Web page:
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Cat Died Following Neuter Surgery

Dear Dr. Margaret:

My cat, Thomas, was 9 months old when I took him to the veterinarian to have him neutered on a Tuesday. He died on Thursday. I had a histopathology and necropsy performed; cause of death was pulmonary edema.

My cat was healthy and fine until he had the surgery. I felt something was wrong when I picked him up Tuesday evening because he was drooling and sneezed some and his eyes appeared to be glassed over and seemed to be protruding out of the socket a little. My veterinarian said this was from the anesthesia. I think the anesthesia killed my cat. Is there any documentation I can read on feline reaction to anesthesia?

Thanks, Angela Jones, via the Internet

Dear Angela: First let me convey my sympathy at the loss of Thomas. I can imagine how hard this experience has been for you.

Regretfully, even the most "routine elective" procedures do carry with them an inherent risk. The single biggest risk factor is the anesthesia required for the surgery.

There are many different anesthetic drugs used in veterinary medicine to perform elective procedures on cats. None of them are without potential side effects. All anesthetics are drugs. Drugs in pets, as well as people, can often be rejected by the body. They may create "allergic" type reactions ranging from mild rashes and hives to full-blown respiratory distress (such as fluid in the lungs ... pulmonary edema) and instant death.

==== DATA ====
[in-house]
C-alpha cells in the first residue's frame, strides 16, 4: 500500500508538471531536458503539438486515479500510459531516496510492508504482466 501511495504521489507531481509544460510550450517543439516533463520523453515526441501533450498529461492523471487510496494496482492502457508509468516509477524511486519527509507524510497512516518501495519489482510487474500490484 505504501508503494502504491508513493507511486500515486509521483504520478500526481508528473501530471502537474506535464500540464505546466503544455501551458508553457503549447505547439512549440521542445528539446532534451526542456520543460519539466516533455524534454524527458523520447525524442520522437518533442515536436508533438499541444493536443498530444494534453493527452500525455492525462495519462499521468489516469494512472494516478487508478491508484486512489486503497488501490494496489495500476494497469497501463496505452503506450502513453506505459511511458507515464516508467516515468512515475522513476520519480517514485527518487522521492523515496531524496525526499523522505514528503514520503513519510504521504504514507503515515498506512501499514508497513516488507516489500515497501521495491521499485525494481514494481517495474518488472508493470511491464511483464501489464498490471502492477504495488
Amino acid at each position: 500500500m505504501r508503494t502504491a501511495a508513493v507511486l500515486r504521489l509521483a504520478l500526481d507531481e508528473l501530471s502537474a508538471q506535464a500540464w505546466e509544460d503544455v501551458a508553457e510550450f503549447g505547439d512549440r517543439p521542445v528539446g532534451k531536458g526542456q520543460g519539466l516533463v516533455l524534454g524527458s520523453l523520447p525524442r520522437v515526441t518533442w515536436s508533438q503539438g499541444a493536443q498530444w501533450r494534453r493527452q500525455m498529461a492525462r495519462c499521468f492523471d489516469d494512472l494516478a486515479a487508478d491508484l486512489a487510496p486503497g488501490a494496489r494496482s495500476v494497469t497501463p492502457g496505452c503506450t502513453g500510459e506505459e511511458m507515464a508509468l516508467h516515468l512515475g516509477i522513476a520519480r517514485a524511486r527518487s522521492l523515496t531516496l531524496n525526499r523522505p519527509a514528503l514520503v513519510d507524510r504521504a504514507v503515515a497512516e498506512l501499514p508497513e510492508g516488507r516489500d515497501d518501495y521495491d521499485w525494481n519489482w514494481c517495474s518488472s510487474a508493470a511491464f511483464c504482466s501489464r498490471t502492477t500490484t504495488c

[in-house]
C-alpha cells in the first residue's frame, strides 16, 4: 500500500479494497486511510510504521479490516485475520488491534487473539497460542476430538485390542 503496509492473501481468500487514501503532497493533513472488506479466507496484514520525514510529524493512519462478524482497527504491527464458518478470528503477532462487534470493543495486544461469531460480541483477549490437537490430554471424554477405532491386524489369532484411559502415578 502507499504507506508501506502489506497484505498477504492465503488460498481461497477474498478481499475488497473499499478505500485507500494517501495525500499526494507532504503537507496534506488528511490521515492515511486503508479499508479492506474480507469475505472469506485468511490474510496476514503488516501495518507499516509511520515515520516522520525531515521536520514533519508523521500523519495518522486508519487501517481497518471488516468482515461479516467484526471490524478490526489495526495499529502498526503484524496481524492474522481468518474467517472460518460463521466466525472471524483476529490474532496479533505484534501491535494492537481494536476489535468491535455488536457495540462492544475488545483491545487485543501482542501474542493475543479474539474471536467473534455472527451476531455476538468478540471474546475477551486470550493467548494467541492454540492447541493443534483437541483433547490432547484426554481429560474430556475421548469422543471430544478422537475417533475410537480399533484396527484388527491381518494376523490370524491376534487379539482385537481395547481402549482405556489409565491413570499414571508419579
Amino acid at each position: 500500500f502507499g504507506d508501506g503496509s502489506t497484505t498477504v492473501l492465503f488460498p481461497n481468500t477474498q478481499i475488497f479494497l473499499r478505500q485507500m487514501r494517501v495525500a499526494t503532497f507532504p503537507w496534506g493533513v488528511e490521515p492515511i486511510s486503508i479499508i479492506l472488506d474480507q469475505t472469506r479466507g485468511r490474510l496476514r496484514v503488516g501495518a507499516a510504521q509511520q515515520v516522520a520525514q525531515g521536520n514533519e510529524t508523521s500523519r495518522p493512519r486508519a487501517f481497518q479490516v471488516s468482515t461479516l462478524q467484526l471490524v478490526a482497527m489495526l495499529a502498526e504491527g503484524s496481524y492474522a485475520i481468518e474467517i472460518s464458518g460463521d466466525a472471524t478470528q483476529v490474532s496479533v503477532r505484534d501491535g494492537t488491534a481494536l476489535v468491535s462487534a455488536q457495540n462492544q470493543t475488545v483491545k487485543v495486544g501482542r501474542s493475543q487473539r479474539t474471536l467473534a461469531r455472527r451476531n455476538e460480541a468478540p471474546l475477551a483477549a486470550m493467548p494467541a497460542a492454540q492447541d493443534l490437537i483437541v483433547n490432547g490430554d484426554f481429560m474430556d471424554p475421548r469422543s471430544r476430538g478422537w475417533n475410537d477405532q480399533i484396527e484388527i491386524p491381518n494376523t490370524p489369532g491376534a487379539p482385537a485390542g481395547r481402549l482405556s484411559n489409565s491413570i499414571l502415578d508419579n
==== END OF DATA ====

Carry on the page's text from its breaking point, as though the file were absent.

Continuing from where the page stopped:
To best research the side effects of an anesthetic, you must find out which drug or drug combination was used on Thomas. Once you have this information, you should contact the manufacturer of the drug(s) and request information regarding usage's and possible side effects. You should also request information regarding reported fatalities with this drug(s) usage. Your veterinarian should be able to help you obtain this information.

Another possible consideration is that Thomas was afflicted with a "congenital defect" (a defect present since birth). Some congenital defects can effect the body's ability to handle medication and anesthesia. You may want to ask your veterinarian if the necropsy or histopathology revealed any evidence of defects.

Best of luck in your search of information and closure. You must not forget that none of this was your fault and that you had Thomas' very best interest at heart when you scheduled his surgery.

Sincerely, Dr. M.C.Lane